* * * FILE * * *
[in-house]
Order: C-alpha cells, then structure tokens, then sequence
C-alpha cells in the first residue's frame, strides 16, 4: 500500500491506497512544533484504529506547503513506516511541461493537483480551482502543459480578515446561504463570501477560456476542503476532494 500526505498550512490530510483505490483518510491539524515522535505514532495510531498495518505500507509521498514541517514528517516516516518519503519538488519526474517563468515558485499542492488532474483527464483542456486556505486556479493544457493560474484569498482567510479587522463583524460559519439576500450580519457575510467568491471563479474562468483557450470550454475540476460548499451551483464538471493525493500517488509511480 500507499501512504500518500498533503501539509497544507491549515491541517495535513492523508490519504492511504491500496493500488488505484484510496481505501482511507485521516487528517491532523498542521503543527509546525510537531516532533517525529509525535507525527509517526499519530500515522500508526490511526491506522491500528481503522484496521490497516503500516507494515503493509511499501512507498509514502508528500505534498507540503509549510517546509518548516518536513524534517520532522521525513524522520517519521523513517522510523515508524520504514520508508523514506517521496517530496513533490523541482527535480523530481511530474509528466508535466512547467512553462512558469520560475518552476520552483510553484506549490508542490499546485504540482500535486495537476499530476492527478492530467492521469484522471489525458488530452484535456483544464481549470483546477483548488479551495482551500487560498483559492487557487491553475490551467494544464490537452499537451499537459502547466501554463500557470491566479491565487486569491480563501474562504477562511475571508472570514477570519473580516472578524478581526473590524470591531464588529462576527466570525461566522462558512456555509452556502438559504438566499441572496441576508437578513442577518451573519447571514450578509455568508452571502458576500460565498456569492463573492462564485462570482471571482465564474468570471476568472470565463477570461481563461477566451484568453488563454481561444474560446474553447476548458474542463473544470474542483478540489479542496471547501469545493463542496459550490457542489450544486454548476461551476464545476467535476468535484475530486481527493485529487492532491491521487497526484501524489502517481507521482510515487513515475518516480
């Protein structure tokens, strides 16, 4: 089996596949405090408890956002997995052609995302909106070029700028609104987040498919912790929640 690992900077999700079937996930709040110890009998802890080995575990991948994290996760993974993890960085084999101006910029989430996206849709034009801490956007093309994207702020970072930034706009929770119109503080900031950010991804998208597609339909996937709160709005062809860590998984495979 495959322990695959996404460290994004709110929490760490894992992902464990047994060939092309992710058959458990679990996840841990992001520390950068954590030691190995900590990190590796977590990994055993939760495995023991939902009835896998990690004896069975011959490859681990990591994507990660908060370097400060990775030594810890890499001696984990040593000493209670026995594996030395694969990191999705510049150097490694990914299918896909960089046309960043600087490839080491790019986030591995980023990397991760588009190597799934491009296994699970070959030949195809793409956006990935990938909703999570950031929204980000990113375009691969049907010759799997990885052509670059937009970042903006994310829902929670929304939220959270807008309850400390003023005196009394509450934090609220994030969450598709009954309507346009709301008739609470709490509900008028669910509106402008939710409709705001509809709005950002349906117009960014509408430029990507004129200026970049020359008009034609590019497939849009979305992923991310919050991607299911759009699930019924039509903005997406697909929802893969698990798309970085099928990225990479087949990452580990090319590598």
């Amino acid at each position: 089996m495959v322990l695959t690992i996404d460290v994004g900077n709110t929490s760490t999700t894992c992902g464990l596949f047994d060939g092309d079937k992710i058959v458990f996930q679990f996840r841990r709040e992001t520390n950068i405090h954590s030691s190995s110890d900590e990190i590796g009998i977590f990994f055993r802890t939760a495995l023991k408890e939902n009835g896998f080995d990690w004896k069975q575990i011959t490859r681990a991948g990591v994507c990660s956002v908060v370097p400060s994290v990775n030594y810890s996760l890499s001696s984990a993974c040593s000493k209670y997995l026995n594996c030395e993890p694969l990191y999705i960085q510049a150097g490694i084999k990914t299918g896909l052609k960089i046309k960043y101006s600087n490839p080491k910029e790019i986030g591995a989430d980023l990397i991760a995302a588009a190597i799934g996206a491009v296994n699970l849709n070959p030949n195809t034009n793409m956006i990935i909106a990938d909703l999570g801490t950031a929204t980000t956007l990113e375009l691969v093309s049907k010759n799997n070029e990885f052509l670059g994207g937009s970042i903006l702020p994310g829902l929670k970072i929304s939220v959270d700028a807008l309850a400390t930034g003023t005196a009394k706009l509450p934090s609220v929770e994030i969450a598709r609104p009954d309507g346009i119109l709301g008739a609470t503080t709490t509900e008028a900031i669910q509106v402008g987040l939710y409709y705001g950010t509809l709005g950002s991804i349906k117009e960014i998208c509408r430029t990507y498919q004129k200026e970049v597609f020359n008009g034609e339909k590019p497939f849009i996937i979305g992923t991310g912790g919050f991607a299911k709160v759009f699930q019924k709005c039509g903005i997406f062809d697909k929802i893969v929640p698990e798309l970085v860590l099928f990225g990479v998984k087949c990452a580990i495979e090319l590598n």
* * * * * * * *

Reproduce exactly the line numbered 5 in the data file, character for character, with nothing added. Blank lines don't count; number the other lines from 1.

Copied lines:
């Amino acid at each position: 089996m495959v322990l695959t690992i996404d460290v994004g900077n709110t929490s760490t999700t894992c992902g464990l596949f047994d060939g092309d079937k992710i058959v458990f996930q679990f996840r841990r709040e992001t520390n950068i405090h954590s030691s190995s110890d900590e990190i590796g009998i977590f990994f055993r802890t939760a495995l023991k408890e939902n009835g896998f080995d990690w004896k069975q575990i011959t490859r681990a991948g990591v994507c990660s956002v908060v370097p400060s994290v990775n030594y810890s996760l890499s001696s984990a993974c040593s000493k209670y997995l026995n594996c030395e993890p694969l990191y999705i960085q510049a150097g490694i084999k990914t299918g896909l052609k960089i046309k960043y101006s600087n490839p080491k910029e790019i986030g591995a989430d980023l990397i991760a995302a588009a190597i799934g996206a491009v296994n699970l849709n070959p030949n195809t034009n793409m956006i990935i909106a990938d909703l999570g801490t950031a929204t980000t956007l990113e375009l691969v093309s049907k010759n799997n070029e990885f052509l670059g994207g937009s970042i903006l702020p994310g829902l929670k970072i929304s939220v959270d700028a807008l309850a400390t930034g003023t005196a009394k706009l509450p934090s609220v929770e994030i969450a598709r609104p009954d309507g346009i119109l709301g008739a609470t503080t709490t509900e008028a900031i669910q509106v402008g987040l939710y409709y705001g950010t509809l709005g950002s991804i349906k117009e960014i998208c509408r430029t990507y498919q004129k200026e970049v597609f020359n008009g034609e339909k590019p497939f849009i996937i979305g992923t991310g912790g919050f991607a299911k709160v759009f699930q019924k709005c039509g903005i997406f062809d697909k929802i893969v929640p698990e798309l970085v860590l099928f990225g990479v998984k087949c990452a580990i495979e090319l590598n």